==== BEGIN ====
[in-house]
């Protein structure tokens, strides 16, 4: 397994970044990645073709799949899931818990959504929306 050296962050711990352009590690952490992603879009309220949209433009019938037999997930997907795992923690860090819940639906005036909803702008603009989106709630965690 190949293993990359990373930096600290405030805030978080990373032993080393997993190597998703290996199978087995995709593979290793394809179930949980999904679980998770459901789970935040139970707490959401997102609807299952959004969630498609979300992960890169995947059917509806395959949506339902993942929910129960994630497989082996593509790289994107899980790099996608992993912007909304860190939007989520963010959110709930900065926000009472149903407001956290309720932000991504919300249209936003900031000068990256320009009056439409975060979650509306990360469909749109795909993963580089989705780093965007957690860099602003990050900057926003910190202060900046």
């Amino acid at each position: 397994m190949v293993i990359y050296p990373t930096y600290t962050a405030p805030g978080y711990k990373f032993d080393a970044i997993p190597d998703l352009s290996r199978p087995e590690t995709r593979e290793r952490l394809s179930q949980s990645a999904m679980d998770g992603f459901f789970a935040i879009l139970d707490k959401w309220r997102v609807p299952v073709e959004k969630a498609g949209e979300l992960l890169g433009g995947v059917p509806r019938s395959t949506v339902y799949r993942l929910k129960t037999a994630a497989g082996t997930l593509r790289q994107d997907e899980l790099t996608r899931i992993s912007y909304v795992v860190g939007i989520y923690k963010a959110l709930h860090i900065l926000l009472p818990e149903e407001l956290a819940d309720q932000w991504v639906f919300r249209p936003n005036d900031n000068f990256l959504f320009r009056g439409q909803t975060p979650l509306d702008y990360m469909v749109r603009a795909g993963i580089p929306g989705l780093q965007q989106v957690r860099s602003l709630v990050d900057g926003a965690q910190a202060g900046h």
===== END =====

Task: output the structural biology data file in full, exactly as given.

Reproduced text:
[in-house]
């Protein structure tokens, strides 16, 4: 397994970044990645073709799949899931818990959504929306 050296962050711990352009590690952490992603879009309220949209433009019938037999997930997907795992923690860090819940639906005036909803702008603009989106709630965690 190949293993990359990373930096600290405030805030978080990373032993080393997993190597998703290996199978087995995709593979290793394809179930949980999904679980998770459901789970935040139970707490959401997102609807299952959004969630498609979300992960890169995947059917509806395959949506339902993942929910129960994630497989082996593509790289994107899980790099996608992993912007909304860190939007989520963010959110709930900065926000009472149903407001956290309720932000991504919300249209936003900031000068990256320009009056439409975060979650509306990360469909749109795909993963580089989705780093965007957690860099602003990050900057926003910190202060900046």
């Amino acid at each position: 397994m190949v293993i990359y050296p990373t930096y600290t962050a405030p805030g978080y711990k990373f032993d080393a970044i997993p190597d998703l352009s290996r199978p087995e590690t995709r593979e290793r952490l394809s179930q949980s990645a999904m679980d998770g992603f459901f789970a935040i879009l139970d707490k959401w309220r997102v609807p299952v073709e959004k969630a498609g949209e979300l992960l890169g433009g995947v059917p509806r019938s395959t949506v339902y799949r993942l929910k129960t037999a994630a497989g082996t997930l593509r790289q994107d997907e899980l790099t996608r899931i992993s912007y909304v795992v860190g939007i989520y923690k963010a959110l709930h860090i900065l926000l009472p818990e149903e407001l956290a819940d309720q932000w991504v639906f919300r249209p936003n005036d900031n000068f990256l959504f320009r009056g439409q909803t975060p979650l509306d702008y990360m469909v749109r603009a795909g993963i580089p929306g989705l780093q965007q989106v957690r860099s602003l709630v990050d900057g926003a965690q910190a202060g900046h």